Regional Speakers have launched the East African Parliamentary Institute (EAPI) in Nairobi, with the training outfit expected to harness capacities and narrow the skills gap of Parliamentarians and staff in the quest to further strengthen the integration process.
Speaking at the official launch on Friday last week, EALA Speaker, Ngoga K Martin, underscored the importance of the institute’s presence in the region, to catapult the integration process and provide a valuable link between people within the EAC and beyond.
He remarked that EAPI would provide an adequate base of knowledge on legislative matters to Members of Parliament and staff who at times come from different background when they join Parliaments.
Ngoga lauded the regional speakers for their contribution to the process.
“The launch of the EAPI is definitely an indication of the total commitment accrued to the integration dispensation by Parliaments and by yourselves. It is only befitting to recognize each and every one of you for the support you have personally and/or collectively accorded and extended to the EAPI,” Ngoga said.
The launch of EAPI follows the enactment of the East African Parliamentary Institute Bill, 2011, which anchors and provides for the legal framework of its establishment.
The EAPI Act inter alia establishes a mechanism for capacity and skills development to promote professionalism through establishment of the institute thus giving effect to article 5 (1) of the Treaty.
The Speaker lauded the EAC Heads of State for assent to the Bill, whose operationalization now sets basis for motion of the objectives of the institute.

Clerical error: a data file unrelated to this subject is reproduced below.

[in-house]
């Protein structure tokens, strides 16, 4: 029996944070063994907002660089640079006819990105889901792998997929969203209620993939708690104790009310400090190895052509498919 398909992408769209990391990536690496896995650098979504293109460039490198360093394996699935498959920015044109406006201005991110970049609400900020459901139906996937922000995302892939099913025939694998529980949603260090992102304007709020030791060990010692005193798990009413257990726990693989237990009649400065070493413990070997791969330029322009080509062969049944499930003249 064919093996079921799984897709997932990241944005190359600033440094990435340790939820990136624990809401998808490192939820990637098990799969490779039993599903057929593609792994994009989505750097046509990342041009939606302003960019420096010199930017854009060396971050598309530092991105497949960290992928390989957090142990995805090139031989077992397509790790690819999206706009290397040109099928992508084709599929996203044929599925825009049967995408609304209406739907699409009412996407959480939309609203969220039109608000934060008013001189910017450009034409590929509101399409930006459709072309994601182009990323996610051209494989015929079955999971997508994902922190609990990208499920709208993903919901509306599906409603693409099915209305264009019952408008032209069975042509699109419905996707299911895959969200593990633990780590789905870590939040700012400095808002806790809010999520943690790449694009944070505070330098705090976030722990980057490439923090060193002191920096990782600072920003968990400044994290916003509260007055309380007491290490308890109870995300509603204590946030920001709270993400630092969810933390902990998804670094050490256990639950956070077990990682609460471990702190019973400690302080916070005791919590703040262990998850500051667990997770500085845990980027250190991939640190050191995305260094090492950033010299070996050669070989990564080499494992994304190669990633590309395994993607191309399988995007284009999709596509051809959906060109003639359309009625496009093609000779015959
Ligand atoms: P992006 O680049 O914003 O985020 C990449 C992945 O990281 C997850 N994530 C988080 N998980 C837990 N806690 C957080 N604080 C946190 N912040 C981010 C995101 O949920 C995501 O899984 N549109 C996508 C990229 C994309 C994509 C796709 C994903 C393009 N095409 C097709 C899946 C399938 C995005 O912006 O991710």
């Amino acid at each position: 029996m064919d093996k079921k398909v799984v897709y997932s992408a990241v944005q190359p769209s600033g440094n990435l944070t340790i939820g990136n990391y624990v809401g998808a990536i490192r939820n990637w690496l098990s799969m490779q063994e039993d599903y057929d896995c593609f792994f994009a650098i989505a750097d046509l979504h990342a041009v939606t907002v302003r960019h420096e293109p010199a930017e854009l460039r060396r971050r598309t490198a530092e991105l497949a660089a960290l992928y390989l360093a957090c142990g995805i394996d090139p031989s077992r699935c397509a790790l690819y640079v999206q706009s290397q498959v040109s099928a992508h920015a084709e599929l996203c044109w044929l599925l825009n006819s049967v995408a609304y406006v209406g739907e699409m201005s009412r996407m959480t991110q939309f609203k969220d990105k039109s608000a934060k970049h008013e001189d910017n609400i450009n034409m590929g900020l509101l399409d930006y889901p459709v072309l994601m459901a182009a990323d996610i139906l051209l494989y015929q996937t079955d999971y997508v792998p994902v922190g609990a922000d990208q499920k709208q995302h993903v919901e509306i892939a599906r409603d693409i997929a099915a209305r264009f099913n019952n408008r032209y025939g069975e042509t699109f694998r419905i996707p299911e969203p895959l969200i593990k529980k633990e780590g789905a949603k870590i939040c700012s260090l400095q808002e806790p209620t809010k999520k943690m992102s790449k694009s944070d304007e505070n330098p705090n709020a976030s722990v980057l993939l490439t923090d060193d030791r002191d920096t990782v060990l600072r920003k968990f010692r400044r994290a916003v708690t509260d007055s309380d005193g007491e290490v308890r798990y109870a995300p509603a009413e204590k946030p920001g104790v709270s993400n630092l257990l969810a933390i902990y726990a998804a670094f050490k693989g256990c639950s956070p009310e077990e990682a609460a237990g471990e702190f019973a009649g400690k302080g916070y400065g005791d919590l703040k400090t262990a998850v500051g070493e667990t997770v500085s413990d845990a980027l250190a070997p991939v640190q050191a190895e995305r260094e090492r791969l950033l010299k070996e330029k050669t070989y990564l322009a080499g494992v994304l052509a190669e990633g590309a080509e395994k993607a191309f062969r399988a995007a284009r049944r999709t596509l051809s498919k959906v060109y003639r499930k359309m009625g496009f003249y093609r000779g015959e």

According to the Act, the regional Speakers form the Board of Trustees of the new Institution which shall be chaired by the EALA Speaker while the Clerk of the regional assembly shall oversee the activities of its Governing Council.
At the recent 38th Meeting of the Council of Ministers, the matter of an institutional structure was discussed and according to Ngoga, the Board of Trustees shall promptly propel forward the administrative framework to make EAPI fully operational.
Present at the occasion were Speaker of the Kenya National Assembly, Justin Muturi, Kenneth Lusaka, Speaker of the Senate of Kenya, the Vice President of the Senate of Rwanda, Gakuba Jean d’ Arc and the Chair of the EAC Committee in Parliament of Uganda, Ouma George Abbott, who represented the Speaker.
The Speaker Emeritus of EALA, Abdirahin H. Abdi, was also in attendance.
In his remarks, Speaker of Senate of Kenya, Kenneth Lusaka, rallied for capacity development of legislators saying in remained critical in ensuring effective service delivery to the Parliamentary leadership, legislators and the electorate. The Speaker called for collective effort on the part of parliaments and all other stakeholders towards offering sustained commitment and unity of purpose.
On his part, Speaker of the Kenya National Assembly, Justin Muturi, affirmed that EAPI would be a catalyst in guiding legislators to embrace evidence-based legislation which would play a key part in ensuring quality of legislation is improved.
The Vice President of the Senate of Rwanda, Gakuba Jean d’ Arc hailed the inception of the Institute as visionary and said the Parliament of Rwanda was committed to ensuring it is fully in operations.
George Ouma Abbot of Parliament of Uganda reiterated the need for strong institutions in the integration dispensation.
EAPI was initially mooted in 2001 as a joint venture between the State University of New York (SUNY), the National Assemblies of the Partner States and EALA as well as the United States International University (USIU). At that point, the FORD Foundation offered the initial seed fund.
A key conference, bringing together senior parliamentary staff from the region took place 3 years later (in 2004) and the occasion served as an avenue to share experiences with regards to implementing change and embracing modernization in the respective legislatures. Under the new arrangement, Parliaments of the region are to largely fund the institution, a move hailed as key in its long-term sustainability.